Poster design by John Stewart Anderson for Shell Oil, 1935
I'm going to try to keep this brief because I am ashamed that I know next to nothing about Bruce Springsteen, but I wanted to do a brief write-up of The Promise - mostly to say that I'm really, really enjoying it. Ostensibly a 2-disc set of the outtakes from the sessions for 1978's Darkness on the Edge of Town, I have trouble seeing this as a "for fans only" release. For me (a music fan so leery of Springsteen that I only own [but dearly love] Nebraska), this is a double album that exceeds all my expectations of how good Springsteen's music could be. I'm familiar with Born to Run, the album that, frankly, is responsible for me thinking that Springsteen is not for me, and these songs come from the period directly after that album's huge success. So I shouldn't like these songs, right?
But I don't think that it's really the songs on Born to Run that I have an issue with - they're great - it's the production and the arrangements. The songs on The Promise have a fleshed-out but very clean sound (admittedly, with some recent additions and punch-ins that Springsteen added in preparing these songs for this release) - it's the pop traditionalism that makes these songs so accessible. It's almost like Springsteen is channeling the Brill Building writers of the '60s that he revered. In fact, his influences are pretty obvious everywhere on The Promise - they must be, because I'm not good at spotting influences, but I'm hearing Roy Orbison, Phil Spector, Buddy Holly, and Elvis Presley all over these songs.
I'll admit that, at first, some of the lyrics on The Promise rubbed me a little wrong - the songs are so replete with kids in love, convertibles, main drags, and factories that they sounded like parodies of Springsteen's songwriting. But there's no denying that the man can write a memorable song, and these nitpicks fade from my mind when I listen to these songs, whether they be goofy upbeat numbers ("Gotta Get That Feeling", "Ain't Good Enough For You"), cooing ballads ("The Brokenhearted", "Come On (Let's Go Tonight)"), early versions of songs that ended up on Darkness on the Edge of Town ("Racing in the Street", "Candy's Boy"), or unreleased versions of songs that turned into hits for other artists ("Because the Night", "Fire").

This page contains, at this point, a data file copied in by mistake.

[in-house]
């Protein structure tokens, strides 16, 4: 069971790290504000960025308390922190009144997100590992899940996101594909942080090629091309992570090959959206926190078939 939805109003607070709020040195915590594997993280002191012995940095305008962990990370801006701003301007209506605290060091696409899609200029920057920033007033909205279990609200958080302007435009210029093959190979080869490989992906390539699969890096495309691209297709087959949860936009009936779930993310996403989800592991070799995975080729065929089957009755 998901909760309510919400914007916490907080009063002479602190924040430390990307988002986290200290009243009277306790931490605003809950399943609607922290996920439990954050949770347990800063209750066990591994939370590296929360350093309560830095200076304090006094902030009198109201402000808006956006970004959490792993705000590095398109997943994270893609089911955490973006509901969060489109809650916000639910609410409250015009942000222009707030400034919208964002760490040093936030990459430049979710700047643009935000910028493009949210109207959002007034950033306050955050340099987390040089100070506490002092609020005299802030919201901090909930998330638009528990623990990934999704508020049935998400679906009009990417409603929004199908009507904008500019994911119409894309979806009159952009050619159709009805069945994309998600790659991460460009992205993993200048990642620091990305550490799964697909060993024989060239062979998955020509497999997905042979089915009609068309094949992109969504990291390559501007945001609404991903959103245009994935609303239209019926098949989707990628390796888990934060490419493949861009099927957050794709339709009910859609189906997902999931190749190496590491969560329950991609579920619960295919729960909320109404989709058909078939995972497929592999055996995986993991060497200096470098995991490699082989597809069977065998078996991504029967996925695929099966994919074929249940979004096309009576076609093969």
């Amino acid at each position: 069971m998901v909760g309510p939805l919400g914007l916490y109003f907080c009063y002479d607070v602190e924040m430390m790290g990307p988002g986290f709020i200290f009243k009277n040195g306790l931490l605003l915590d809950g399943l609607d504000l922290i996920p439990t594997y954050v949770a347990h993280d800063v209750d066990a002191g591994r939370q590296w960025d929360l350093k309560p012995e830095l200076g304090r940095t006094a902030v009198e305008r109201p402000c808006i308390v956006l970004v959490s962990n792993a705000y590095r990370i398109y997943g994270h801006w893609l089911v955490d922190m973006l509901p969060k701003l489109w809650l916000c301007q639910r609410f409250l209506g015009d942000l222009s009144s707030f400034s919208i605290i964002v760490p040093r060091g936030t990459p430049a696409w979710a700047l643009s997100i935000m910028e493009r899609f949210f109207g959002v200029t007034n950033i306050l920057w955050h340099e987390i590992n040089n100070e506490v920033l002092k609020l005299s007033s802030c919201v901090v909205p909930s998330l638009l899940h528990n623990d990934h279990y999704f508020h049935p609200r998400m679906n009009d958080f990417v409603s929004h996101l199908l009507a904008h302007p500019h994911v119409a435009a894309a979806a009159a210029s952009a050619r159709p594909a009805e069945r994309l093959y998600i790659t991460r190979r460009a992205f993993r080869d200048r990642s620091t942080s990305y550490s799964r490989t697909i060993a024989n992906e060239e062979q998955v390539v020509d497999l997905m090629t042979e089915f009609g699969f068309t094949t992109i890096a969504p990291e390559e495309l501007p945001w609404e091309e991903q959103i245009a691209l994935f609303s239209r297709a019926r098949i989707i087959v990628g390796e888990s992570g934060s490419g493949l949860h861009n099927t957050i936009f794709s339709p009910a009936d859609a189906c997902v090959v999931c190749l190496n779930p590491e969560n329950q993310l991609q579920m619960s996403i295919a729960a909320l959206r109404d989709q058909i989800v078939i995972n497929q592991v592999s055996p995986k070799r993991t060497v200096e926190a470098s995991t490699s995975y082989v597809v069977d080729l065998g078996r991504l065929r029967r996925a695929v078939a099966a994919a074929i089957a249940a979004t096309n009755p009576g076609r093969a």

Moreover, these songs are distributed among the two discs of The Promise with a sequencing that basically gives you two complete, balanced Springsteen records. It all culminates on the second disc with "The Promise", a sequel to "Thunder Road" that I can safely say (as someone with next to no knowledge of Springsteen's discography) is among the best songs Springsteen has written. I probably don't need to mention that, as of today, Darkness on the Edge of Town andThe River are on my Christmas wish-list.
"The Promise" by Bruce Springsteen